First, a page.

52. We may not surrender the names Father and Son. They are rooted in Jesus' intimate relation to the God whom he proclaimed, though he also used other characteristics than those relating to human nature. Beyond his own language, however, Christian language about God also draws from the resources of the whole biblical tradition. There we find feminine images too in talking about God. We must become more attentive to these. This will affect our understanding of the relationships between men and women created in God's image and the ordering and working of the structures of the church and society called to bear witness to wholeness."


Appendix B

Consensus Decision-Making

Foreword to the Appendix

This appendix has its own history. In its original form it was a background paper to assist the discussion of the Special Commission on the issue of decision-making. In this form, it argued the case for change to existing decision-making processes and described the consensus model- or, to be more precise, one form of the consensus model - as an alternative process.

As the Special Commission has continued its work, many comments have been made on the paper, and the Special Commission has made decisions which have now become recommendations to the central committee of the WCC. The paper has therefore been revised and expanded considerably. However, it still bears the marks of its original purpose, namely as background material. In its revised form - as an appendix to the final report of the Special Commission - it serves as rationale, description and elaboration not only of the reasons for change but of the character of the proposed methods of decision-making. If the proposals are accepted by the central committee, the next step would be (1) to redraft the relevant portions of the rules of the WCC, and (2) to institute a transition process, whereby moderators and members of governing bodies can be helped to enter into the new procedures confidently and effectively.

I. Why change decision-making procedures?

1. When the World Council of Churches was founded in 1948 the great majority of member churches were located in Europe and North America. The procedures for decision-making were, not unnaturally, based on the procedures customarily used in church councils - and secular bodies such as parliaments - in those continents.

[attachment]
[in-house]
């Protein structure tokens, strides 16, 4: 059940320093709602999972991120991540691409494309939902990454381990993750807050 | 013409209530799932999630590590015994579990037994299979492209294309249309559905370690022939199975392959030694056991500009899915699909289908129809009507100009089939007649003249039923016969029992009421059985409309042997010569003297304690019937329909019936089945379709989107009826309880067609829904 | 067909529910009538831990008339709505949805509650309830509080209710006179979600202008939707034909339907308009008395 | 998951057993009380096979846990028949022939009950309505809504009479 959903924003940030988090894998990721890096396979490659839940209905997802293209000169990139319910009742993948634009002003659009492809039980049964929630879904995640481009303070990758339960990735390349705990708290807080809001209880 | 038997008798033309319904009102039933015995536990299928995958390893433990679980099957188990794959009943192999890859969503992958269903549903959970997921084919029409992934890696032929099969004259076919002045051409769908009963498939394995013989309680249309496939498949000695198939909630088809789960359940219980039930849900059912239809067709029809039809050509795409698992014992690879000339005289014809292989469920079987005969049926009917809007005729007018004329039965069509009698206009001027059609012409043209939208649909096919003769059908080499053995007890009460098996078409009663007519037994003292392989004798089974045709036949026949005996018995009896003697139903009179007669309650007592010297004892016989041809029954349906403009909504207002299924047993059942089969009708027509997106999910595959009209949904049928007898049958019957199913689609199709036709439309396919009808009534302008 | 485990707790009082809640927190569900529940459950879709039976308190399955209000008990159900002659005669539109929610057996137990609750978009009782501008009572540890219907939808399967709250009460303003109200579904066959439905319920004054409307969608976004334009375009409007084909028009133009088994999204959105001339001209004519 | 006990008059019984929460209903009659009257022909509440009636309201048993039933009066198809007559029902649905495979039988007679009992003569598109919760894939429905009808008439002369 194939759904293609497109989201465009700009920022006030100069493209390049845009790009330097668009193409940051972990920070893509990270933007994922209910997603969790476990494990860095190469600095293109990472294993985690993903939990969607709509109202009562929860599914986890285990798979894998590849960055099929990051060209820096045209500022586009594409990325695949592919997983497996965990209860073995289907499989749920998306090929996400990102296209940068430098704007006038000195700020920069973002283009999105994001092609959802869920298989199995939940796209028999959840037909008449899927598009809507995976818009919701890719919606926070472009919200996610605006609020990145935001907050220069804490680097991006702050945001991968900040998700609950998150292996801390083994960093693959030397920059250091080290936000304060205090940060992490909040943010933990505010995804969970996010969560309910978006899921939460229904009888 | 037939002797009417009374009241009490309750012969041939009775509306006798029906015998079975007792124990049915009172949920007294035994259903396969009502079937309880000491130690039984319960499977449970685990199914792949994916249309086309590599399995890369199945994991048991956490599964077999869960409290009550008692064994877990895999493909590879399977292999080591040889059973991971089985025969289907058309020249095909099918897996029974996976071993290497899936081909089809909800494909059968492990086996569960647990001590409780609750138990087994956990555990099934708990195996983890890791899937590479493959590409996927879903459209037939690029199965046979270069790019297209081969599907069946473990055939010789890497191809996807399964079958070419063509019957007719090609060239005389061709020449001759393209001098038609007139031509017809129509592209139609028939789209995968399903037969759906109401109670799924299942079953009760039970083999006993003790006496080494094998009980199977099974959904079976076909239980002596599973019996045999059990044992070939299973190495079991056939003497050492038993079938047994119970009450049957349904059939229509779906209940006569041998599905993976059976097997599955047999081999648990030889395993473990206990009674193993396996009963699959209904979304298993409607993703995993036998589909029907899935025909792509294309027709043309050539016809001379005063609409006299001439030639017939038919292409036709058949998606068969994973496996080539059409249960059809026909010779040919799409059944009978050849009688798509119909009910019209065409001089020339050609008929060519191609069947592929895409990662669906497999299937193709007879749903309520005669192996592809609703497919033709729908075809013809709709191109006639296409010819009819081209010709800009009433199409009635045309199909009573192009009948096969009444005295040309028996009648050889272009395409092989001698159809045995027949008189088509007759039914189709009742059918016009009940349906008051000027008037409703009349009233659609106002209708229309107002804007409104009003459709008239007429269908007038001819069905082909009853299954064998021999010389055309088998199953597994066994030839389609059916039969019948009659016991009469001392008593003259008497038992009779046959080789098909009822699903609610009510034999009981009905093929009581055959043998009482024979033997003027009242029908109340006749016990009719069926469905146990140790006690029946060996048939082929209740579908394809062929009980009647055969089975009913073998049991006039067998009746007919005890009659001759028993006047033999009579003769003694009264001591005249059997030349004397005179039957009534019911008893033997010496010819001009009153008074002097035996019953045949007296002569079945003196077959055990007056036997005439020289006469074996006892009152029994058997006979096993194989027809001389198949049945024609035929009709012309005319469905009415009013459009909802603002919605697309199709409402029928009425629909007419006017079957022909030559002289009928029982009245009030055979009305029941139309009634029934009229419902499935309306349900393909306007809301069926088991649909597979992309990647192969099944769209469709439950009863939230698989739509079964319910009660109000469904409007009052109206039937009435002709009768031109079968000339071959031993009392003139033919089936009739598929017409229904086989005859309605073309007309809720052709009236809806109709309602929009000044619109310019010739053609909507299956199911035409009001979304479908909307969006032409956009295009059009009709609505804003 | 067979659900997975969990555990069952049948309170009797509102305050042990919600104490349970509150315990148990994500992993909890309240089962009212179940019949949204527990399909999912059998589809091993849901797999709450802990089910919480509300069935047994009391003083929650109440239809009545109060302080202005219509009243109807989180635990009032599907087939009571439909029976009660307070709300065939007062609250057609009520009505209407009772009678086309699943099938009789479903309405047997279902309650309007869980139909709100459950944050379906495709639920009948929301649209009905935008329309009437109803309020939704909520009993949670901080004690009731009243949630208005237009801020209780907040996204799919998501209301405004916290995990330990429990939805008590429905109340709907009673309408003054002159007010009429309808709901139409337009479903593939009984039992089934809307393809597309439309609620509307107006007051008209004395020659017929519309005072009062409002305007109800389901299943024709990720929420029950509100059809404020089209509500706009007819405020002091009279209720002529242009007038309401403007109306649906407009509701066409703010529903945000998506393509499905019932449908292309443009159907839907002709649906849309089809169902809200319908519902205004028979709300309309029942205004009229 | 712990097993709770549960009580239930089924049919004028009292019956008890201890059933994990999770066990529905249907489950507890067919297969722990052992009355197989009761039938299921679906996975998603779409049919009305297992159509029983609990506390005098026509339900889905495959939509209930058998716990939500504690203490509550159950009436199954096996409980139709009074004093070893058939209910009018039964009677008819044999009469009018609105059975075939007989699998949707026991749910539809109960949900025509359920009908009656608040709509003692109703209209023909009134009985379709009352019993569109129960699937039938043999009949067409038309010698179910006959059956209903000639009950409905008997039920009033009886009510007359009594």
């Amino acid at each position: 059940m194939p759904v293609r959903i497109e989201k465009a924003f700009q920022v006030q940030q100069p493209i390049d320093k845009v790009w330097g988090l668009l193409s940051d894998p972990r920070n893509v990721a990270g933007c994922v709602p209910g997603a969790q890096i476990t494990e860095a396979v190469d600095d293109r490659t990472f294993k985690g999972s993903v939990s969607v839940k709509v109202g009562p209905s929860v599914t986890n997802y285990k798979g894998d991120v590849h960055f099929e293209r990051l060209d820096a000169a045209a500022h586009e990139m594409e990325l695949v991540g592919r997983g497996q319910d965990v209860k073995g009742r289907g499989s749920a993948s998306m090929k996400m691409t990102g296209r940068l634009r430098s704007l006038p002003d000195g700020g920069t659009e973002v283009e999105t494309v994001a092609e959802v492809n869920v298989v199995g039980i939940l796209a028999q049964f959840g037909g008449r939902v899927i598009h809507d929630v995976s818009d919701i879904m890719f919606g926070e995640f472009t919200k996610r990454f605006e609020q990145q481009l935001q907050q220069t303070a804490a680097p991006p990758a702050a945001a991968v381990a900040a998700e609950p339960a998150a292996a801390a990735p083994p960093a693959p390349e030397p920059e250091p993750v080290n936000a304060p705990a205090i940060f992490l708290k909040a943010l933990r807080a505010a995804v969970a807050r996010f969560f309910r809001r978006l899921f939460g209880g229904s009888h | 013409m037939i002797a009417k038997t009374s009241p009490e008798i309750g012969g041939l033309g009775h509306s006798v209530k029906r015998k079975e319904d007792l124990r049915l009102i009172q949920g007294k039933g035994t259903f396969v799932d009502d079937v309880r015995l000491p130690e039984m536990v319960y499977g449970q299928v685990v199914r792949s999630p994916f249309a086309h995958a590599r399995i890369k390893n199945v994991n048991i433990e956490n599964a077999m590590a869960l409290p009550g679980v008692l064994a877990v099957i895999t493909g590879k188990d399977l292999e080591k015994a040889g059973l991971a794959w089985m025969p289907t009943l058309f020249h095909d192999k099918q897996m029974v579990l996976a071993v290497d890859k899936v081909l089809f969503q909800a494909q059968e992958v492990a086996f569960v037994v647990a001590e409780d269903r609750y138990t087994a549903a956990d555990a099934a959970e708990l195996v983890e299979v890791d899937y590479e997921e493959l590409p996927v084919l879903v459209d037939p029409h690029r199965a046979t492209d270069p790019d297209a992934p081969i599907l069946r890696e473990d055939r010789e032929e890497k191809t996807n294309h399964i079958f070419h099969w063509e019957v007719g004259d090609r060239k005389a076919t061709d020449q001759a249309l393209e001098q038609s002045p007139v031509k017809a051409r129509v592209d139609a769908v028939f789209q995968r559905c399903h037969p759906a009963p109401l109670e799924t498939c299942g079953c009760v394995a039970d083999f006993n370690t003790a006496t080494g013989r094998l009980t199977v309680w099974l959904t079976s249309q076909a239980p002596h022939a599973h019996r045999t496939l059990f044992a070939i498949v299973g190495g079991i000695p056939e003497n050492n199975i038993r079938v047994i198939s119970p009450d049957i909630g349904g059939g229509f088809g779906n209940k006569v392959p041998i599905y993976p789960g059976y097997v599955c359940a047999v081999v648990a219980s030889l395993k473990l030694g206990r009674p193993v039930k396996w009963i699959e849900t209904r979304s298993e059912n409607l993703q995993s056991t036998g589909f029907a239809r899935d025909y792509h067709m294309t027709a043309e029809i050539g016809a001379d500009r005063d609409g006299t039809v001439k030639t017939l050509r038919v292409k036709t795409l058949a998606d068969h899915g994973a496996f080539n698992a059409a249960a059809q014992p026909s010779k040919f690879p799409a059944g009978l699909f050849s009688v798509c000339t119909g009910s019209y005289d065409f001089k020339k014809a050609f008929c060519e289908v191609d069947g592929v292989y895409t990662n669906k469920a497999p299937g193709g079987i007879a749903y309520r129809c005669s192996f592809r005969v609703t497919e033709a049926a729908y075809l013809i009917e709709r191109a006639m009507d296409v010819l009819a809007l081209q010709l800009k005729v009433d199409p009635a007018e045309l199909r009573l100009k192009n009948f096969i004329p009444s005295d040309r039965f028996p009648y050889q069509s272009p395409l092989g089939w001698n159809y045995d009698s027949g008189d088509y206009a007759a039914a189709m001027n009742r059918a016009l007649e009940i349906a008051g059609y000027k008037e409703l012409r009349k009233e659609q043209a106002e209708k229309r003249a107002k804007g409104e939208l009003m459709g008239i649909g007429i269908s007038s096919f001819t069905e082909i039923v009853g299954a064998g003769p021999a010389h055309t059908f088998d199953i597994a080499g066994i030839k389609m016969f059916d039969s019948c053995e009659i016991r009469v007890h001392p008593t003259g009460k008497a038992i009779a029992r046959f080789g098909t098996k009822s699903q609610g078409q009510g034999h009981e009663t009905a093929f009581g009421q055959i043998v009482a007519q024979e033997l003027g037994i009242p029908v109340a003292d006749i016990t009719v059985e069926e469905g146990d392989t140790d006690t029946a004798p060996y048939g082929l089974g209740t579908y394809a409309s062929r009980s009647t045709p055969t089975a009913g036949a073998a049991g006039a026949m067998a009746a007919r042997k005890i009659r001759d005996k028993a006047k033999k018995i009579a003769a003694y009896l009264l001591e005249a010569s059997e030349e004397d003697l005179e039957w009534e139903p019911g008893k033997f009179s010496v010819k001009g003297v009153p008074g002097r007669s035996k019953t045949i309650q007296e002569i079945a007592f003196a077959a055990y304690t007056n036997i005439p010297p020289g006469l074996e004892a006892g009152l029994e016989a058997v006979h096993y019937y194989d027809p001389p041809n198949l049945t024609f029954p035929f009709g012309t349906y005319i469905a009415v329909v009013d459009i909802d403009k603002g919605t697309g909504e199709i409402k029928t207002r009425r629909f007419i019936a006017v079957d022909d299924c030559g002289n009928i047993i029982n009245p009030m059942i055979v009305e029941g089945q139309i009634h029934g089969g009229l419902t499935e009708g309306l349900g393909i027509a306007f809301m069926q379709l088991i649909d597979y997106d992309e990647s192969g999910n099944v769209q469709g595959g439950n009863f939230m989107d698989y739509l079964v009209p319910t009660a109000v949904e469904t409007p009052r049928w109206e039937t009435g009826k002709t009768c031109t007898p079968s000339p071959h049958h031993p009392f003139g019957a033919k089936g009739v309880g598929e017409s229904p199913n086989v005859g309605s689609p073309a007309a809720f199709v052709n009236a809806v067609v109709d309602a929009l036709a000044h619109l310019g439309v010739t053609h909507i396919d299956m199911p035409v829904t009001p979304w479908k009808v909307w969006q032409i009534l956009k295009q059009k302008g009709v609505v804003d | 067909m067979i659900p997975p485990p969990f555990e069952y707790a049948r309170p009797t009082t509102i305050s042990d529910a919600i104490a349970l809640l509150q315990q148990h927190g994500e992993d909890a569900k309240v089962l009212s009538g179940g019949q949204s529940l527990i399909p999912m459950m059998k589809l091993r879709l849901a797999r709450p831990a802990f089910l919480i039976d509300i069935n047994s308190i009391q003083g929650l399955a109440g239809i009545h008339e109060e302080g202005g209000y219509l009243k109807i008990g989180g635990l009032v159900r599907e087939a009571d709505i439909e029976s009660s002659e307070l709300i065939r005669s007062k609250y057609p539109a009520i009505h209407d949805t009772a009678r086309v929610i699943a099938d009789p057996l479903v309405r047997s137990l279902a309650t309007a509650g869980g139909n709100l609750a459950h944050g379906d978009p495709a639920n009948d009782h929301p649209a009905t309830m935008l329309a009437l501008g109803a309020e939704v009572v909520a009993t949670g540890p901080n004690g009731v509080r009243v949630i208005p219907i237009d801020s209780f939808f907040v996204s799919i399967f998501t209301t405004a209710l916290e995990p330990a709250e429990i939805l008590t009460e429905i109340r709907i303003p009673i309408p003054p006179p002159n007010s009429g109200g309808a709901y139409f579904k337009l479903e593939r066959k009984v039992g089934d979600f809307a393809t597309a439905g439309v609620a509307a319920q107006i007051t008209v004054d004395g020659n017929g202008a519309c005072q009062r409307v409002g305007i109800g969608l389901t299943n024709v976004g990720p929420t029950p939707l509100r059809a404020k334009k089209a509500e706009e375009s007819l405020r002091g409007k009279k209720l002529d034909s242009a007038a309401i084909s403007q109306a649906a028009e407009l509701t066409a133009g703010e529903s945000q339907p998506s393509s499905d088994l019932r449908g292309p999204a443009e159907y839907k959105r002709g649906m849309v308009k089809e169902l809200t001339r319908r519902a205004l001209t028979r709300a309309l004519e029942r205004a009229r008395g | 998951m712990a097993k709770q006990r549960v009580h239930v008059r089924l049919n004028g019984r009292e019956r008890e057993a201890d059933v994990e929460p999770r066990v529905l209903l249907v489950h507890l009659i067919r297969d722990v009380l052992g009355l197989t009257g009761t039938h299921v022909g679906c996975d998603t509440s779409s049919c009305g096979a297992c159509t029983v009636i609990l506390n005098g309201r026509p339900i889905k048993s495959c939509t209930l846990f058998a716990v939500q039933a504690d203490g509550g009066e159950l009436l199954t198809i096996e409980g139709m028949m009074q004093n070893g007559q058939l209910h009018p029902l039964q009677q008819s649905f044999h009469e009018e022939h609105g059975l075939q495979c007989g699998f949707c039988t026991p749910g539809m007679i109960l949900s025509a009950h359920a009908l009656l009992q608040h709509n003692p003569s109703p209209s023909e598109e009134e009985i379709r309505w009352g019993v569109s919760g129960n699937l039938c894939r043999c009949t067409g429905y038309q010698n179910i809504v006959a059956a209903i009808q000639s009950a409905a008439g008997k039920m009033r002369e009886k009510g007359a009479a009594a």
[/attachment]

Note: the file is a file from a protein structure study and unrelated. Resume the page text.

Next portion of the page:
2. In the intervening years more and more churches have become members. For many of the churches, especially Orthodox, these procedures do not resonate with the procedures of their own churches, or even, in some cases, with the cultures from which they come. There are differences, for example, between North and South. So the question is raised as to whether the current procedures should continue in their present form.

3. A second issue is the adversarial nature of the procedures. Proposals are debated "for and against". While amendments are possible - and frequent - speakers are encouraged to argue in favour or against, rather than to explore. On many issues there are of course three or four different viewpoints, not just two. While there is provision for questions concerning any proposals, the adversarial nature of the process is still apparent. In some cultures this adversarial approach, which can even be confrontational, is something to be avoided. Further, it is arguable that the church, being the body of Christ, is true to its inner nature when it is exploratory, seeking the mind of Christ and striving after a consensus which can declare: "it seemed good to the Holy Spirit and to us..." (Acts 15:28). Rather than striving to succeed in debate, our aim should be a mutual submission, seeking to "understand what the will of the Lord is" (Eph. 5:17).

4. A third issue is the method of voting. In the present system a majority of 50 percent plus one is sufficient for a proposal to carry, unless some special provision is made for a different percentage. Many matters are not closely related to doctrine or ecclesiology, and on these the voting will not usually follow denominational or cultural or geographical lines. But on other matters there has been, especially in recent years, a difference of approach between Orthodox on one hand and Protestants, Anglicans and Old Catholics on the other. Other combinations are of course possible, but with the present system of representation and membership (which is addressed elsewhere in the Special Commission's report) the Orthodox are a minority in the governing bodies of the WCC and in certain cases have been outvoted. The proliferation of small member churches also affects the nature of the Council. The question of reform of "voting power" may be part of the solution, but in this part of our report the issue is the voice of minorities and how that voice can best be reflected in the decisions that are made. Not only Orthodox participants in the WCC but other churches as well experience frustration at their inability to influence decisions sufficiently.